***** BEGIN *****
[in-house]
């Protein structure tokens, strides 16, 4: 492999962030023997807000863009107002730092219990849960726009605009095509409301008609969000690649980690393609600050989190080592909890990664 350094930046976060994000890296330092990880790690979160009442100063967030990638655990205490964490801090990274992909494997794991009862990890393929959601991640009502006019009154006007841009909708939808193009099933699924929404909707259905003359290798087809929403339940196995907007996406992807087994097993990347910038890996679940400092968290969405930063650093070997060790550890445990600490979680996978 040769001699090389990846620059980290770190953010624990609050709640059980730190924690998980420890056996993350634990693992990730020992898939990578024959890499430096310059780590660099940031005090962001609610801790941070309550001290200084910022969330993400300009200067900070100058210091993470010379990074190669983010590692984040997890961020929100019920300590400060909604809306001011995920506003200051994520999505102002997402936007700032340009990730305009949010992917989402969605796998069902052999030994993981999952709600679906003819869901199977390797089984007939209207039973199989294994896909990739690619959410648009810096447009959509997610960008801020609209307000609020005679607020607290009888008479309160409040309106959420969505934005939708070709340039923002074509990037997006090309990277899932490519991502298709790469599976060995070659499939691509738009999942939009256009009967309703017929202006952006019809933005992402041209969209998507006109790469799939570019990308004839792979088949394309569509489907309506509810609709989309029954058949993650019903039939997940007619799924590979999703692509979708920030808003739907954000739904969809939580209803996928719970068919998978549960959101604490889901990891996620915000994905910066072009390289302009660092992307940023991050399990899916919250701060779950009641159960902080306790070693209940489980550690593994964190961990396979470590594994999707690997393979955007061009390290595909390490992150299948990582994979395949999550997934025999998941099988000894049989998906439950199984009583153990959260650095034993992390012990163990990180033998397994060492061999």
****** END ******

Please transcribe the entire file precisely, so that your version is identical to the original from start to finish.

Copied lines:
[in-house]
């Protein structure tokens, strides 16, 4: 492999962030023997807000863009107002730092219990849960726009605009095509409301008609969000690649980690393609600050989190080592909890990664 350094930046976060994000890296330092990880790690979160009442100063967030990638655990205490964490801090990274992909494997794991009862990890393929959601991640009502006019009154006007841009909708939808193009099933699924929404909707259905003359290798087809929403339940196995907007996406992807087994097993990347910038890996679940400092968290969405930063650093070997060790550890445990600490979680996978 040769001699090389990846620059980290770190953010624990609050709640059980730190924690998980420890056996993350634990693992990730020992898939990578024959890499430096310059780590660099940031005090962001609610801790941070309550001290200084910022969330993400300009200067900070100058210091993470010379990074190669983010590692984040997890961020929100019920300590400060909604809306001011995920506003200051994520999505102002997402936007700032340009990730305009949010992917989402969605796998069902052999030994993981999952709600679906003819869901199977390797089984007939209207039973199989294994896909990739690619959410648009810096447009959509997610960008801020609209307000609020005679607020607290009888008479309160409040309106959420969505934005939708070709340039923002074509990037997006090309990277899932490519991502298709790469599976060995070659499939691509738009999942939009256009009967309703017929202006952006019809933005992402041209969209998507006109790469799939570019990308004839792979088949394309569509489907309506509810609709989309029954058949993650019903039939997940007619799924590979999703692509979708920030808003739907954000739904969809939580209803996928719970068919998978549960959101604490889901990891996620915000994905910066072009390289302009660092992307940023991050399990899916919250701060779950009641159960902080306790070693209940489980550690593994964190961990396979470590594994999707690997393979955007061009390290595909390490992150299948990582994979395949999550997934025999998941099988000894049989998906439950199984009583153990959260650095034993992390012990163990990180033998397994060492061999």